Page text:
# How do you prove that any two minimum spanning trees T1 and T2 have a non-empty intersection?

Consider an undirected, simple graph $G= (V,E)$ with edge weights $w_e\geq 0$,$e \in E$. Then any two minimum spanning trees$T_1$ and $T_2$ for $G$ must have a nonempty intersection, that is $T_1 \cap T_2 \neq \varnothing$

I know that even if the edge weights are not all identical you can have two disjoint minimum spanning trees. But how do I prove this mathematically?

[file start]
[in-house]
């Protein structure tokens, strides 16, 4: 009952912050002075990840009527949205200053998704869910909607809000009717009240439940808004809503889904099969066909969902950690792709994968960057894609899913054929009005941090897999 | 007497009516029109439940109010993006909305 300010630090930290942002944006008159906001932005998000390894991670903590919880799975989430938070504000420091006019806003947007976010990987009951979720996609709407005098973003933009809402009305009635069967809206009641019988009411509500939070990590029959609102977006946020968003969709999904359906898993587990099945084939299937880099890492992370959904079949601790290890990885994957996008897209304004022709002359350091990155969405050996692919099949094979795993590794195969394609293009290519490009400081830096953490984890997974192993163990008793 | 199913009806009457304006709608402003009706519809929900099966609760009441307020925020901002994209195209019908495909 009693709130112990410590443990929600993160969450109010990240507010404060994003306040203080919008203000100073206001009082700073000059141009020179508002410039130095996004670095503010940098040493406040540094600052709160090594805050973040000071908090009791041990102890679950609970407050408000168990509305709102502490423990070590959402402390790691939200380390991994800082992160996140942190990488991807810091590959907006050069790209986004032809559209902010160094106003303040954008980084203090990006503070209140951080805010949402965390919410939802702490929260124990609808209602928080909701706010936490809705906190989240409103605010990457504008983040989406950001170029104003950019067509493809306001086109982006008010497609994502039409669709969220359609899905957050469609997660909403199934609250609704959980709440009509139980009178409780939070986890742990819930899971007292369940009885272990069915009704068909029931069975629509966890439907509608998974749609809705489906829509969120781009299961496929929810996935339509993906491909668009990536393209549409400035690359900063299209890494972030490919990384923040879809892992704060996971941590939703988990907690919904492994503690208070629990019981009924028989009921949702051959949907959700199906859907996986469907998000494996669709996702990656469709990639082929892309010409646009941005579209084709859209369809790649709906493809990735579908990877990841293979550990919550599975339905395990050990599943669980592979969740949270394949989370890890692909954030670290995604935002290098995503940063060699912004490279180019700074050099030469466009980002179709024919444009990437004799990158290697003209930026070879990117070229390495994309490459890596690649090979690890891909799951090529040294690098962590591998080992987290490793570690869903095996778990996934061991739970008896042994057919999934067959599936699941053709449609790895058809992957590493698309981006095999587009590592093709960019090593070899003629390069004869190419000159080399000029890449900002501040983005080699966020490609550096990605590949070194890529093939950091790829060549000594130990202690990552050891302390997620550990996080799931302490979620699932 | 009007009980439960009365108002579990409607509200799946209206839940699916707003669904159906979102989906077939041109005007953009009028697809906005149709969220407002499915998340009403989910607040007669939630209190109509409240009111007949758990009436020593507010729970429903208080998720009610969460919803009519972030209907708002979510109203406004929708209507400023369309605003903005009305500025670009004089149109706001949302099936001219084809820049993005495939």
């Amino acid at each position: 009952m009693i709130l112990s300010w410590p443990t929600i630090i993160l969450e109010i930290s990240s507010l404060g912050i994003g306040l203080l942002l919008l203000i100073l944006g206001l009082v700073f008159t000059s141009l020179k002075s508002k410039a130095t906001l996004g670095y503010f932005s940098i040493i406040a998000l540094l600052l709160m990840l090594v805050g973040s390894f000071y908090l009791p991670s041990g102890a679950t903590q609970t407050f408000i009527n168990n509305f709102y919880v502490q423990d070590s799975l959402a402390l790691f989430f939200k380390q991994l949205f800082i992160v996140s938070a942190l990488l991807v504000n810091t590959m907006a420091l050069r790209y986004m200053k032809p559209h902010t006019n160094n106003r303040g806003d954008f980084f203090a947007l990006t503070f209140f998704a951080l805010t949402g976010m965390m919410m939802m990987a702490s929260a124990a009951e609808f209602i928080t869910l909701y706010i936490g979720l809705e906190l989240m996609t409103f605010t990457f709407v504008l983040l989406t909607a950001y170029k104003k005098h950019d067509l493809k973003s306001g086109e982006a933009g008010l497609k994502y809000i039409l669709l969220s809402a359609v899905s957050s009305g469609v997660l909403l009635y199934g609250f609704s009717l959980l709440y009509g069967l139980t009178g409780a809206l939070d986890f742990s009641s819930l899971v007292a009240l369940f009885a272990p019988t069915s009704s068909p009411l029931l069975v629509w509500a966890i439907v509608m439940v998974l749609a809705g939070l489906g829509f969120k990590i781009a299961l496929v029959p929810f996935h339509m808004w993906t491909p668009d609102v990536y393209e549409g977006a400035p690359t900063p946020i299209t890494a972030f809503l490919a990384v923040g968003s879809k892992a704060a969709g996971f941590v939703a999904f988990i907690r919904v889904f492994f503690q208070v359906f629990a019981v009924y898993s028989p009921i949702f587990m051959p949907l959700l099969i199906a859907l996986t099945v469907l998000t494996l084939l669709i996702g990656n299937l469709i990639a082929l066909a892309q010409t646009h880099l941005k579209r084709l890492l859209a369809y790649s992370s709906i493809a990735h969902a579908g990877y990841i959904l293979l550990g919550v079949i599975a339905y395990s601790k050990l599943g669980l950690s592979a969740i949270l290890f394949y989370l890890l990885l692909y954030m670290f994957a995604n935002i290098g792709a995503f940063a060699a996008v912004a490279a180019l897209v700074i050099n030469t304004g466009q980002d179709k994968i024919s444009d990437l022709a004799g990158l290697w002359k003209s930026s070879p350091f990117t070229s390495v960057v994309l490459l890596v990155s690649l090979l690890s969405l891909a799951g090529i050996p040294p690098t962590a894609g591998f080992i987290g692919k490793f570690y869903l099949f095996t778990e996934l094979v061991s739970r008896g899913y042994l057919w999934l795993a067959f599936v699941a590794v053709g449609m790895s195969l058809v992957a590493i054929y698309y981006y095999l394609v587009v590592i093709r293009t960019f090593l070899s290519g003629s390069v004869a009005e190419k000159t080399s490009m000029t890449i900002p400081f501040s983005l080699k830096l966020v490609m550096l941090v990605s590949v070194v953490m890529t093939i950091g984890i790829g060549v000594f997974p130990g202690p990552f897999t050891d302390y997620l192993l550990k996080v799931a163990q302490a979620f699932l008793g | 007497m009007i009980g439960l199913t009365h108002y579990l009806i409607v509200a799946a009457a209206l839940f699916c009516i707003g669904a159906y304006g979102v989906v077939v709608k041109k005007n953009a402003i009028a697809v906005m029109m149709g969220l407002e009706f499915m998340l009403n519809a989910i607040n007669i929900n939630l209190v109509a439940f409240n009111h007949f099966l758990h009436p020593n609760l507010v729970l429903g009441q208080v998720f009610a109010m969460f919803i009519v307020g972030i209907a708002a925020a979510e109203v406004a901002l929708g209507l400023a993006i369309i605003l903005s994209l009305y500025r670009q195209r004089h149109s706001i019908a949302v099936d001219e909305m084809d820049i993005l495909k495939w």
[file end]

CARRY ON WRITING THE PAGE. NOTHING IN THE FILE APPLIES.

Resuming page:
• But if you can have two disjoint MSTs then the problem statement is false. Is it a prove or disprove question? In which case just state your counterexample. – bitesizebo Apr 7 '18 at 15:36
• Perhaps the question is meant to be "Under what conditions must two minimum spanning trees for $G$ have a nonempty intersection"? – Math1000 Apr 7 '18 at 16:30